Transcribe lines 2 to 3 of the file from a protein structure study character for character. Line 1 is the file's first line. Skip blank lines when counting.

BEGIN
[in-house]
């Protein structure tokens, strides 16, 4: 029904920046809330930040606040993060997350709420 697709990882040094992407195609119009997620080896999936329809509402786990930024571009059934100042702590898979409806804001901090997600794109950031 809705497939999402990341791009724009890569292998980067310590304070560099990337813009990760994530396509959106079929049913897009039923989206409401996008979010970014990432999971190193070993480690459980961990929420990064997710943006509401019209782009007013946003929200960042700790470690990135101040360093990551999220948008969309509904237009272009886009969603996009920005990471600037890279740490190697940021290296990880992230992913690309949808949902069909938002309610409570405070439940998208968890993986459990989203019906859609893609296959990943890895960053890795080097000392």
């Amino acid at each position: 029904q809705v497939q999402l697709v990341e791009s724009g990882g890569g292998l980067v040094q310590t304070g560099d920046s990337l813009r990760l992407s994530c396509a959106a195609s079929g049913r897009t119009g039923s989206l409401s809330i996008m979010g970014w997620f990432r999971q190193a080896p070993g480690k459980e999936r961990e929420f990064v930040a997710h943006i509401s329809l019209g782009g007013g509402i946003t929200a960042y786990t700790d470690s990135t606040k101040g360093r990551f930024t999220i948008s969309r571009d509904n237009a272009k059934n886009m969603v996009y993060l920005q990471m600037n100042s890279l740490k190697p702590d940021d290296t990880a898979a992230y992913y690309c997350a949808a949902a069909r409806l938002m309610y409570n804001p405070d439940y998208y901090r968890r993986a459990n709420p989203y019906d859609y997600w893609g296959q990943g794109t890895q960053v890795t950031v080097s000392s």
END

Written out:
């Protein structure tokens, strides 16, 4: 029904920046809330930040606040993060997350709420 697709990882040094992407195609119009997620080896999936329809509402786990930024571009059934100042702590898979409806804001901090997600794109950031 809705497939999402990341791009724009890569292998980067310590304070560099990337813009990760994530396509959106079929049913897009039923989206409401996008979010970014990432999971190193070993480690459980961990929420990064997710943006509401019209782009007013946003929200960042700790470690990135101040360093990551999220948008969309509904237009272009886009969603996009920005990471600037890279740490190697940021290296990880992230992913690309949808949902069909938002309610409570405070439940998208968890993986459990989203019906859609893609296959990943890895960053890795080097000392």
């Amino acid at each position: 029904q809705v497939q999402l697709v990341e791009s724009g990882g890569g292998l980067v040094q310590t304070g560099d920046s990337l813009r990760l992407s994530c396509a959106a195609s079929g049913r897009t119009g039923s989206l409401s809330i996008m979010g970014w997620f990432r999971q190193a080896p070993g480690k459980e999936r961990e929420f990064v930040a997710h943006i509401s329809l019209g782009g007013g509402i946003t929200a960042y786990t700790d470690s990135t606040k101040g360093r990551f930024t999220i948008s969309r571009d509904n237009a272009k059934n886009m969603v996009y993060l920005q990471m600037n100042s890279l740490k190697p702590d940021d290296t990880a898979a992230y992913y690309c997350a949808a949902a069909r409806l938002m309610y409570n804001p405070d439940y998208y901090r968890r993986a459990n709420p989203y019906d859609y997600w893609g296959q990943g794109t890895q960053v890795t950031v080097s000392s």